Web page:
International Museum Day.

May 18 has been designated by UNESCO as the International Day of Museums to highlight the role that museums play in preserving beauty, culture, and history. Museums come in all sizes and are often related to institutions of learning and libraries. Increasingly, churches and centers of worship have taken on the character of museums as people visit them for their artistic value, even they do not share the faith of those who built them.

Knowledge and understanding of a people’s past can help current inhabitants to develop and sustain identity and to appreciate the value of their own culture and heritage. This knowledge and understanding enriches their lives. It enables them to manage contemporary problems more successfully.

Graphic identity for International Museum Day 2020. By Justine Navarro, CC BY-SA 4.0 <https://creativecommons.org/licenses/by-sa/4.0>, via Wikimedia Commons.

The Protection of Cultural Property in the Event of Armed Conflict.

It is widely believed in Ukraine that one of the chief aims of the Russian armed intervention is to eliminate all traces of a separate Ukrainian culture, to highlight a common Russian motherland. In order to do this, there is a deliberate destruction of cultural heritage and a looting of museums, churches, and libraries in areas when under Russian military control. Museums, libraries, and churches elsewhere in Ukraine have been targeted by Russian artillery attacks.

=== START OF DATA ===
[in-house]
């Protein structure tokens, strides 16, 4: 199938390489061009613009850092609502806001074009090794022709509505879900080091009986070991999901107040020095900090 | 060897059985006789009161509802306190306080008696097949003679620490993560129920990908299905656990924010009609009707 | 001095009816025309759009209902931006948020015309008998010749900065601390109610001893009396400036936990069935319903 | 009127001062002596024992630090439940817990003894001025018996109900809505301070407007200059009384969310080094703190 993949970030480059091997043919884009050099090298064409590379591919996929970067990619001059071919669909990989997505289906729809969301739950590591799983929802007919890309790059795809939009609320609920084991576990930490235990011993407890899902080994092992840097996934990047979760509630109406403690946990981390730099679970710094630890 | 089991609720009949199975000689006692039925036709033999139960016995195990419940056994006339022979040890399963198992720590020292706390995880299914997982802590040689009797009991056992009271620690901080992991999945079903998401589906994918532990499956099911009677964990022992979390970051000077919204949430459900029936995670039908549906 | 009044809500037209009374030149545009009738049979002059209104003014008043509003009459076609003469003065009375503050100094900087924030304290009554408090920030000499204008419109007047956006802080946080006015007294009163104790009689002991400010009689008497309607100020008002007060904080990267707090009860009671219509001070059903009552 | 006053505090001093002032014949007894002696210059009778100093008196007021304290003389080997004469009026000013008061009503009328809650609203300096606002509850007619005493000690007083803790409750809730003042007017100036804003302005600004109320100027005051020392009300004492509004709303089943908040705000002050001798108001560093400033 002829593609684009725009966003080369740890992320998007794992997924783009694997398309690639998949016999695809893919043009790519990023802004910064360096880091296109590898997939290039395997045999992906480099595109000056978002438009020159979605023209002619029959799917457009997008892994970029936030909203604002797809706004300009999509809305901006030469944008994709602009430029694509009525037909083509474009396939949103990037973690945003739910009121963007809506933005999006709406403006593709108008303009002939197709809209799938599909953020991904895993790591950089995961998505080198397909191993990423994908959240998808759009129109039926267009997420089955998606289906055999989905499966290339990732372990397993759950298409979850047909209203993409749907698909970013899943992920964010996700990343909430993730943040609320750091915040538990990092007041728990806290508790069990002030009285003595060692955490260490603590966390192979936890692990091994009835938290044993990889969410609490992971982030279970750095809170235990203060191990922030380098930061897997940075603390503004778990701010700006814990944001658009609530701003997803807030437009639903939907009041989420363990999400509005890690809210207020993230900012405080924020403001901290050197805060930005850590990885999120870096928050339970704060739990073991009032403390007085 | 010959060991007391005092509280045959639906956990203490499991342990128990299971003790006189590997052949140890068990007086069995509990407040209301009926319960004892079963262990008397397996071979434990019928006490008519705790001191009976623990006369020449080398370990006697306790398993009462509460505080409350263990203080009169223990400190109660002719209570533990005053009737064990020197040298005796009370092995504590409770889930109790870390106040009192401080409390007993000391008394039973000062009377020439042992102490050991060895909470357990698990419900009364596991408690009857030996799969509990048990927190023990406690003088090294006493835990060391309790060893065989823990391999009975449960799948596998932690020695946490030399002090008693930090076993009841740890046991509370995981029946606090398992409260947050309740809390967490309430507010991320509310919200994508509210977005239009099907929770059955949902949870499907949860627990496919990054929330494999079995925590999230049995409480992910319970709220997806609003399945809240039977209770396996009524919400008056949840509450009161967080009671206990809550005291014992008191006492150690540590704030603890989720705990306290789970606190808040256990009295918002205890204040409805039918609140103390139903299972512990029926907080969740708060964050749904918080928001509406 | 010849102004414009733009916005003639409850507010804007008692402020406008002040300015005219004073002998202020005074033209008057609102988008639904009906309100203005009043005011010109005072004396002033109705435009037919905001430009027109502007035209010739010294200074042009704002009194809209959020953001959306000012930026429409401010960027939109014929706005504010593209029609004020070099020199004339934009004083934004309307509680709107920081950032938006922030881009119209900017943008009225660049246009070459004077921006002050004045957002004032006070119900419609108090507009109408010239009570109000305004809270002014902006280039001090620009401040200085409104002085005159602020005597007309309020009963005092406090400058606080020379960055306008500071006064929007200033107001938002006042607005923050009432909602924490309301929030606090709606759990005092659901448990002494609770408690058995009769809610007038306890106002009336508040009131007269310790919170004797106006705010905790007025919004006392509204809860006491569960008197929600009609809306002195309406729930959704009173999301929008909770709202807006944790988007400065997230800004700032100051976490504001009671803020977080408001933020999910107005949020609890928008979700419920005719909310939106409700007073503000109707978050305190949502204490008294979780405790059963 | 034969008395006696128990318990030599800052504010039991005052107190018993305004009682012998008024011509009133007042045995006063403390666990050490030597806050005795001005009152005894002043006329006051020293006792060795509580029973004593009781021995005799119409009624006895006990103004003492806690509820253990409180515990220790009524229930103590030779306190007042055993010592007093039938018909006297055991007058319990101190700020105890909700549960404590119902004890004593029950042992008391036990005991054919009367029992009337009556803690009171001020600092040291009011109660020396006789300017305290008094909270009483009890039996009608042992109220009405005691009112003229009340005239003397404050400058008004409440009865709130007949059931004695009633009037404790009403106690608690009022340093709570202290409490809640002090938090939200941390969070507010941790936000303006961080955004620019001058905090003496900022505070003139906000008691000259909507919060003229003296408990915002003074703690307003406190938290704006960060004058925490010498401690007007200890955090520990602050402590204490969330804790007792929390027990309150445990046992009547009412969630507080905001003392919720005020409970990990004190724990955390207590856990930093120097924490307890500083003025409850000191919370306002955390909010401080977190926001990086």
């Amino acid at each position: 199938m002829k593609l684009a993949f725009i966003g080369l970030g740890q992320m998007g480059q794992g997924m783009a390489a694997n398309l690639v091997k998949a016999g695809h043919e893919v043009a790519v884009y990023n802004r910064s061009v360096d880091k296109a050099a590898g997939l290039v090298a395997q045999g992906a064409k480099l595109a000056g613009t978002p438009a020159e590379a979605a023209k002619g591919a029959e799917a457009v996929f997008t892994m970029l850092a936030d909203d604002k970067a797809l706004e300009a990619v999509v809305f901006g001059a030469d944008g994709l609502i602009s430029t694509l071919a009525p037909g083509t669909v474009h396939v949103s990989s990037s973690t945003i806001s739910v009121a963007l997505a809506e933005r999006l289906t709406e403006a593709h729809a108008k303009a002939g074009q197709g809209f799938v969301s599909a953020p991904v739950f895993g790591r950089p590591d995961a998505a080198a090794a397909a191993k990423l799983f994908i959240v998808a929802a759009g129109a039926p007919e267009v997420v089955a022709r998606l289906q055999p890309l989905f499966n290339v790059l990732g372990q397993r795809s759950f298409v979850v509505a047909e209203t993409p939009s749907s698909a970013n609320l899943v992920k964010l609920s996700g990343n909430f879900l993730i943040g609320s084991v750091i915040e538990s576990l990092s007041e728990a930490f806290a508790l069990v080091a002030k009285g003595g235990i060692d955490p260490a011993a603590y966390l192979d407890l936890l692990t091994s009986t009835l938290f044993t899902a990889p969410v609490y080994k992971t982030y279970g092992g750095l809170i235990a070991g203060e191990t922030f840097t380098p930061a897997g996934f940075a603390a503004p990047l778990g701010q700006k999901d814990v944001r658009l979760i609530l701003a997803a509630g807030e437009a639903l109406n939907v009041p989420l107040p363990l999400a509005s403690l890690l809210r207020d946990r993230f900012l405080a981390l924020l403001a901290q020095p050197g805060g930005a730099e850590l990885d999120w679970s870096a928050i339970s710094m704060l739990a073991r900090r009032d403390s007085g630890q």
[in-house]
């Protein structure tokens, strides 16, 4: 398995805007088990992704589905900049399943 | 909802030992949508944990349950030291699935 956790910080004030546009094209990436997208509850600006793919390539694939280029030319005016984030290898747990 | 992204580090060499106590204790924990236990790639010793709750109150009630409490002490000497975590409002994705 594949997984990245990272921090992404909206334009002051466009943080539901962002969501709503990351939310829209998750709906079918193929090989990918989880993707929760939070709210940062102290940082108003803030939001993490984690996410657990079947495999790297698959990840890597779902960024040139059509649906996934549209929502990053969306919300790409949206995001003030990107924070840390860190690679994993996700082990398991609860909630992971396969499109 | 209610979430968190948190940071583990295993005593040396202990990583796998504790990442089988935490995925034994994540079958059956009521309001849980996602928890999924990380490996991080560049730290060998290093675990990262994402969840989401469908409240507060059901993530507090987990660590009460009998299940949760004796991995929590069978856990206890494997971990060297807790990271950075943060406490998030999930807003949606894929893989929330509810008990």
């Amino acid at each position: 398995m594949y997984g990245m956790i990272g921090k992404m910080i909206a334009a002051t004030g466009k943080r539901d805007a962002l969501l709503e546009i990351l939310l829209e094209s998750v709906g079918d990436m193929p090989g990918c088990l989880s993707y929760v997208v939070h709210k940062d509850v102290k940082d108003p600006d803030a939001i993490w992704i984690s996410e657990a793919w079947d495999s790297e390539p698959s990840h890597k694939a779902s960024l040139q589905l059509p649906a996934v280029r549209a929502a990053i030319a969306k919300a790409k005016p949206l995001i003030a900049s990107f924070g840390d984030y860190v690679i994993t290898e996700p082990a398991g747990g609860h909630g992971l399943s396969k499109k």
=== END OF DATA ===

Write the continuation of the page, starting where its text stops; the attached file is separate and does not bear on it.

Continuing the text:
After the Second World War, UNESCO had developed international conventions on the protection of cultural and educational bodies in times of conflict. The most important of these is the 1954 Hague Convention for the Protection of Cultural Property in the Event of Armed Conflict. The Hague Convention has been signed by a large number of States including the USSR to which both the Russian Federation and Ukraine are bound.

UNESCO has designed a Blue Shield as a symbol of a protected site. Audrey Azoulay, Director-General of UNESCO, has brought a number of these Blue Shields herself to Ukraine to highlight UNESCO’s vital efforts.

Audrey Azoulay, Director General, UNESCO at the Global Conference for Media Freedom in London (2019).Foreign and Commonwealth Office, CC BY 2.0 https://creativecommons.org/licenses/by/2.0, via Wikimedia Commons.

The Roerich Peace Pact.

The 1954 Hague Convention builds on the efforts of the Roerich Peace Pact signed on April 15, 1935 by 21 States in a Pan-American Union ceremony at the White House in Washington, D.C. In addition to the Latin American States of the Pan American Union, the following States also signed: Kingdom of Albania, Kingdom of Belgium, Republic of China, Republic of Czechoslovakia, Republic of Greece, Irish Free State, Empire of Japan, Republic of Lithuania, Kingdom of Persia, Republic of Poland, Republic of Portugal, Republic of Spain, Confederation of Switzerland, Kingdom of Yugoslavia.

At the signing, Henry A. Wallace, then U.S. Secretary of Agriculture and later Vice-President, said: